Map of life expectancy at birth from Global Education Project.

Monday, June 19, 2006

Thinking Backwards

An essential element of critical thinking is understanding the appropriate roles of facts vs. values in argumentation. For example, it is not evidence for a fact that its truth would be desirable. A second key is tracing the implications of value statements, especially when, as happens ubiquitously, rules or principles collide. And, while there is little or no direct recourse when disputants assert opposing values as fundamental, it often helps to clarify matters when people are willing to think about where their value statements come from and why or how they adopted particular statements as their own.

These good habits are in short supply in much of our contemporary political discourse, perhaps most obviously when it comes to the so-called "moral values" issues (and why they get that label when other issues which clearly are all about moral values do not is one of the keys to our problem), but in most other areas as well.

My recent post about abstinence-only sex education is a case in point. Proponents assert that it is better for teens to abstain from sex, largely as an a priori principle, although they may add arguments about consequences such as emotional vulnerability and exploitation, or leaky condoms. (They may go further and say that people of any age should engage in sex only in marriage, but that's largely beside the point.) They say that most parents agree. Ergo, sex education should instruct young people to be abstinent and not send any "mixed messages" by telling them about contraception and prophylaxis.

But of course the conclusion does not follow. Only if abstinence-only sex education did, in fact, result in higher rates of abstinence and lower rates of adverse consequences than did comprehensive sex education could one call it superior, even on the basis of its proponents stated values. But it doesn't. If you wish to encourage abstinence, you will have to find other means. And, if you don't provide young people with comprehensive information about sexuality and how to mange its consequences, they'll go ahead and have sex anyway but the consequences will be worse.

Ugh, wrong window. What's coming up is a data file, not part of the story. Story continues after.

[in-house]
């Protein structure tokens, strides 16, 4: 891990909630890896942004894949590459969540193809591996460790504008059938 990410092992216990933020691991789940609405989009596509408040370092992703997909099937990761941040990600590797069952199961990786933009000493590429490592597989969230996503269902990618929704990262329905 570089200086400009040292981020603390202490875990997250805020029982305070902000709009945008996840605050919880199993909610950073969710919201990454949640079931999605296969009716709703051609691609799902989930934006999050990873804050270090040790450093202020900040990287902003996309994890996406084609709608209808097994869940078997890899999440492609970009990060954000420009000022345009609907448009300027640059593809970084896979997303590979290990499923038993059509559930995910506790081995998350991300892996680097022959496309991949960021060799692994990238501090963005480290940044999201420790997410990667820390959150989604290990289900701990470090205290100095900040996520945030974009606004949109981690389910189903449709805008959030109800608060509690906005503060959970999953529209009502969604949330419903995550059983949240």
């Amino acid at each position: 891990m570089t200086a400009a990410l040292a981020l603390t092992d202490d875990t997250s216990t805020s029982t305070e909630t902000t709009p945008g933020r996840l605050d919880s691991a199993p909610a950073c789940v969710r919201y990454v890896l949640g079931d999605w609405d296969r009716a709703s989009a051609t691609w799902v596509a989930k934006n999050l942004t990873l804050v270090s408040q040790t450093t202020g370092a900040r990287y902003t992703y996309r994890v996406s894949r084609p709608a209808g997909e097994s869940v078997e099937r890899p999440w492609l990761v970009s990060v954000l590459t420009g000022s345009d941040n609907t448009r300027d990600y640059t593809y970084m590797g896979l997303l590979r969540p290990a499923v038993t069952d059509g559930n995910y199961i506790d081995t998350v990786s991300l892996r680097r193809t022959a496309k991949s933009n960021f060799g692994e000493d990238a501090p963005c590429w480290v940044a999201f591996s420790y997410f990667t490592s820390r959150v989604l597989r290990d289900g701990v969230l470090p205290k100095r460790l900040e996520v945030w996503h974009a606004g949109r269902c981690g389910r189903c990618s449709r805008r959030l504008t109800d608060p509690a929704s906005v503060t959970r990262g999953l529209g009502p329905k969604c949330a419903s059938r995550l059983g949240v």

A further embedded error is that, because proponents believe extramarital sex to be immoral, they promote falsehoods about its dangers. For example, a curriculum promoted by the Department of Education, and the Vatican, both make false assertions about the unreliability of condoms. Some people insist that condoms are far more prone to failure than they really are because they start out believing that people shouldn't use them on moral grounds. They are concluding that what they would like to be correct is true.

Now, even granting the facts, one can still be opposed to extramarital sex. Fundamental moral rules or principles are not susceptible to evidence, at least not in strictly logical terms. You can just say, "It's wrong," I can say, "Not necessarily," and you can say, "Is too," and that's that. But you could ask yourself why you believe that, and you could also try putting the belief in historical context to understand why some people have believed it in some times and places and others have not. For example, you might say, "I believe it because I believe in the teachings of the Bible." But if you were to honestly follow that assertion everywhere it leads, you would find yourself on a journey that few Bible believers are willing to take. The Bible, it so happens, endorses polygamy, concubinage (which is sexual slavery) and the rape of women and girls of people conquered by Hebrews. You might also find yourself in difficulty with your condemnation of abortion, since that is a position which lacks any biblical authority whatever and was not a Christian doctrine until the 19th Century.

But this sort of reasoning backward from conclusions to evidence is characteristic of the contemporary conservative movement in all areas. For example, the Bush administration makes conclusions about climate science based on protecting oil industry profits, on the environmental impact of mercury emissions based on the profits of electric utilities, and about the existence of chemical and biological weapons, and nuclear weapons programs, based on its a priori conclusion that war with Iraq is desirable. It concludes that abortion causes breast cancer because it doesn't like abortion. It concludes that marriage has always been "between one man and one woman" because that's how it wants it to be today. And so on.

Conservative chatterers and supporters of the Administration consistently display these habits of thinking backwards. There is all sorts of good news from Iraq that the media aren't reporting. Eliminating taxation of the wealthy makes poor people better off. Democracies don't try to acquire weapons of mass destruction™, and democracies don't start wars. Saddam wouldn't let in the UN inspectors. No-one could have anticipated that people might try to fly planes into buildings, or that the levees would fail.

But the fact is, they are simply wrong, about everything.

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